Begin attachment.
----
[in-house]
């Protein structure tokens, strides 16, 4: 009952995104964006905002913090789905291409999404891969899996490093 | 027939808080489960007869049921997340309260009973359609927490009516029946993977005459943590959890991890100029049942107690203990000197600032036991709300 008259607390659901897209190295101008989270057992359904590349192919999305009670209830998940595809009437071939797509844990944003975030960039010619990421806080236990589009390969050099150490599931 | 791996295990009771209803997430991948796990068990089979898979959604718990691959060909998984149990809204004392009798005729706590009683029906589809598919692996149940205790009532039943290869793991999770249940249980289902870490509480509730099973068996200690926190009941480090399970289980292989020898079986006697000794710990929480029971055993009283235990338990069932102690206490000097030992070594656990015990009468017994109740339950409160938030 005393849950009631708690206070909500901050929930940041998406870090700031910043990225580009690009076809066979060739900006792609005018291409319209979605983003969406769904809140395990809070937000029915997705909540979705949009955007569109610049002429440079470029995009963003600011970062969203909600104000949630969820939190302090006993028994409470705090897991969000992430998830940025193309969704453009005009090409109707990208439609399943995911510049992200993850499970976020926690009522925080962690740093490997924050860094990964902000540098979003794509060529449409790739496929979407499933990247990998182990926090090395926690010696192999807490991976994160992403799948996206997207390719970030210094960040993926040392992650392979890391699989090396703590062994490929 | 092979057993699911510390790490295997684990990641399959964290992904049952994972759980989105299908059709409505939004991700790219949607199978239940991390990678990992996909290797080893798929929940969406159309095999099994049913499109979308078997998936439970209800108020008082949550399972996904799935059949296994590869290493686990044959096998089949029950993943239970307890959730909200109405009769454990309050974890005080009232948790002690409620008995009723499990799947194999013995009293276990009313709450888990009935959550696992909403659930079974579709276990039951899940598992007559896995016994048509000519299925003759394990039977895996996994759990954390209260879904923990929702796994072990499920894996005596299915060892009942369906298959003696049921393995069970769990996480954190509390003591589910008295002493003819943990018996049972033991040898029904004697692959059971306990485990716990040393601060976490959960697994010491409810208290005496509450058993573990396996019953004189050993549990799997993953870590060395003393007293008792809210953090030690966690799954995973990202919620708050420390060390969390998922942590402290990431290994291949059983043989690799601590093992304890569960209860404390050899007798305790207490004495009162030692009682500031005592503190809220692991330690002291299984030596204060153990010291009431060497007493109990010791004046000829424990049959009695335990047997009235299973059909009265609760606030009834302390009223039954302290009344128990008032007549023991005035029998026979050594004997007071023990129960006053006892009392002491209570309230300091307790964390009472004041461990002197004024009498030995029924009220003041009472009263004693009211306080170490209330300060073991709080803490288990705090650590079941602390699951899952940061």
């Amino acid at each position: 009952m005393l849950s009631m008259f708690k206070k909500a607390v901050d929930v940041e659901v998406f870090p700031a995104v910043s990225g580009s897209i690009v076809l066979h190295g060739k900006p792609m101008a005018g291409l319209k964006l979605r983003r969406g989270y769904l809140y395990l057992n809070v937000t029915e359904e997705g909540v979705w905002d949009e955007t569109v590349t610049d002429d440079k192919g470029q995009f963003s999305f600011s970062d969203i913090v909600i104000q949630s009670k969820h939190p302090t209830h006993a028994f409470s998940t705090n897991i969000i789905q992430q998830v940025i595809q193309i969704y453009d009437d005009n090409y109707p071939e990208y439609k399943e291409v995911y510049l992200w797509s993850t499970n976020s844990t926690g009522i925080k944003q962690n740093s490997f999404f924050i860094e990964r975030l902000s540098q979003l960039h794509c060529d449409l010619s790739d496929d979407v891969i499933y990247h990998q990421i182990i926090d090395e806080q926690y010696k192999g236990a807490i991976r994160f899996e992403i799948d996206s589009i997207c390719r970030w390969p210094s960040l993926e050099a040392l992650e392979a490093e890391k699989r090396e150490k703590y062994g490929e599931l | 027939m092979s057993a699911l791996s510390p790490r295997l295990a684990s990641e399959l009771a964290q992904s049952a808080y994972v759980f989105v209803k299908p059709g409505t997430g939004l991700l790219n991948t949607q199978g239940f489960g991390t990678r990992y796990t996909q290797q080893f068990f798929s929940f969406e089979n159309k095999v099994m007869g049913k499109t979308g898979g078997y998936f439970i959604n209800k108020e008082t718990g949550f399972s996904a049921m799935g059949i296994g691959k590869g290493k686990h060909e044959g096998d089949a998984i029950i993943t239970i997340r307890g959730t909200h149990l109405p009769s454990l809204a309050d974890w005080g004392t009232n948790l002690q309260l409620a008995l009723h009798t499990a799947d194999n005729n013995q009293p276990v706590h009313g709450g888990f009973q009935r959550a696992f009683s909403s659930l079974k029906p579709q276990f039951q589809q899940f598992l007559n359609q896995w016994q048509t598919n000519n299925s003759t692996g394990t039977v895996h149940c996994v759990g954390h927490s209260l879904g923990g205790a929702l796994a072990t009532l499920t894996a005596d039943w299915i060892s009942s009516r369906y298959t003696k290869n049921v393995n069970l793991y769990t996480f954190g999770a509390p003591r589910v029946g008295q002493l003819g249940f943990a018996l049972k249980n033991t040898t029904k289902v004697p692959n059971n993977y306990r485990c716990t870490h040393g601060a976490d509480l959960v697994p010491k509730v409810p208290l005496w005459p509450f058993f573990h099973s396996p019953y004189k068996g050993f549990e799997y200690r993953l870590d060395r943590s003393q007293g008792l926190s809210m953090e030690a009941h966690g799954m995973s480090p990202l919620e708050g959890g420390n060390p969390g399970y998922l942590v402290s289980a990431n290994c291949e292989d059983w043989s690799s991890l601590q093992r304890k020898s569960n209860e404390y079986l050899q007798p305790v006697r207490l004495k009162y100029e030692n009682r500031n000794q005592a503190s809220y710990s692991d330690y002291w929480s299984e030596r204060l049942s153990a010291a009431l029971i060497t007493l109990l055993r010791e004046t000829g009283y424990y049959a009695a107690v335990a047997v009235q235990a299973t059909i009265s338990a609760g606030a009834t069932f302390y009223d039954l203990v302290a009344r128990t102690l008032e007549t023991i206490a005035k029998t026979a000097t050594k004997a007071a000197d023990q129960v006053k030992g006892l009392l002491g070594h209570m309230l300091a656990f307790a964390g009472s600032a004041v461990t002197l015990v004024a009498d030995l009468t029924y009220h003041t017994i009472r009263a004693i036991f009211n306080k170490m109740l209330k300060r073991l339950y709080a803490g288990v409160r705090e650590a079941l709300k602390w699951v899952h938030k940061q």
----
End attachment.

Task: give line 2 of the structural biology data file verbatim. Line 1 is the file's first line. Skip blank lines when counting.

């Protein structure tokens, strides 16, 4: 009952995104964006905002913090789905291409999404891969899996490093 | 027939808080489960007869049921997340309260009973359609927490009516029946993977005459943590959890991890100029049942107690203990000197600032036991709300 008259607390659901897209190295101008989270057992359904590349192919999305009670209830998940595809009437071939797509844990944003975030960039010619990421806080236990589009390969050099150490599931 | 791996295990009771209803997430991948796990068990089979898979959604718990691959060909998984149990809204004392009798005729706590009683029906589809598919692996149940205790009532039943290869793991999770249940249980289902870490509480509730099973068996200690926190009941480090399970289980292989020898079986006697000794710990929480029971055993009283235990338990069932102690206490000097030992070594656990015990009468017994109740339950409160938030 005393849950009631708690206070909500901050929930940041998406870090700031910043990225580009690009076809066979060739900006792609005018291409319209979605983003969406769904809140395990809070937000029915997705909540979705949009955007569109610049002429440079470029995009963003600011970062969203909600104000949630969820939190302090006993028994409470705090897991969000992430998830940025193309969704453009005009090409109707990208439609399943995911510049992200993850499970976020926690009522925080962690740093490997924050860094990964902000540098979003794509060529449409790739496929979407499933990247990998182990926090090395926690010696192999807490991976994160992403799948996206997207390719970030210094960040993926040392992650392979890391699989090396703590062994490929 | 092979057993699911510390790490295997684990990641399959964290992904049952994972759980989105299908059709409505939004991700790219949607199978239940991390990678990992996909290797080893798929929940969406159309095999099994049913499109979308078997998936439970209800108020008082949550399972996904799935059949296994590869290493686990044959096998089949029950993943239970307890959730909200109405009769454990309050974890005080009232948790002690409620008995009723499990799947194999013995009293276990009313709450888990009935959550696992909403659930079974579709276990039951899940598992007559896995016994048509000519299925003759394990039977895996996994759990954390209260879904923990929702796994072990499920894996005596299915060892009942369906298959003696049921393995069970769990996480954190509390003591589910008295002493003819943990018996049972033991040898029904004697692959059971306990485990716990040393601060976490959960697994010491409810208290005496509450058993573990396996019953004189050993549990799997993953870590060395003393007293008792809210953090030690966690799954995973990202919620708050420390060390969390998922942590402290990431290994291949059983043989690799601590093992304890569960209860404390050899007798305790207490004495009162030692009682500031005592503190809220692991330690002291299984030596204060153990010291009431060497007493109990010791004046000829424990049959009695335990047997009235299973059909009265609760606030009834302390009223039954302290009344128990008032007549023991005035029998026979050594004997007071023990129960006053006892009392002491209570309230300091307790964390009472004041461990002197004024009498030995029924009220003041009472009263004693009211306080170490209330300060073991709080803490288990705090650590079941602390699951899952940061």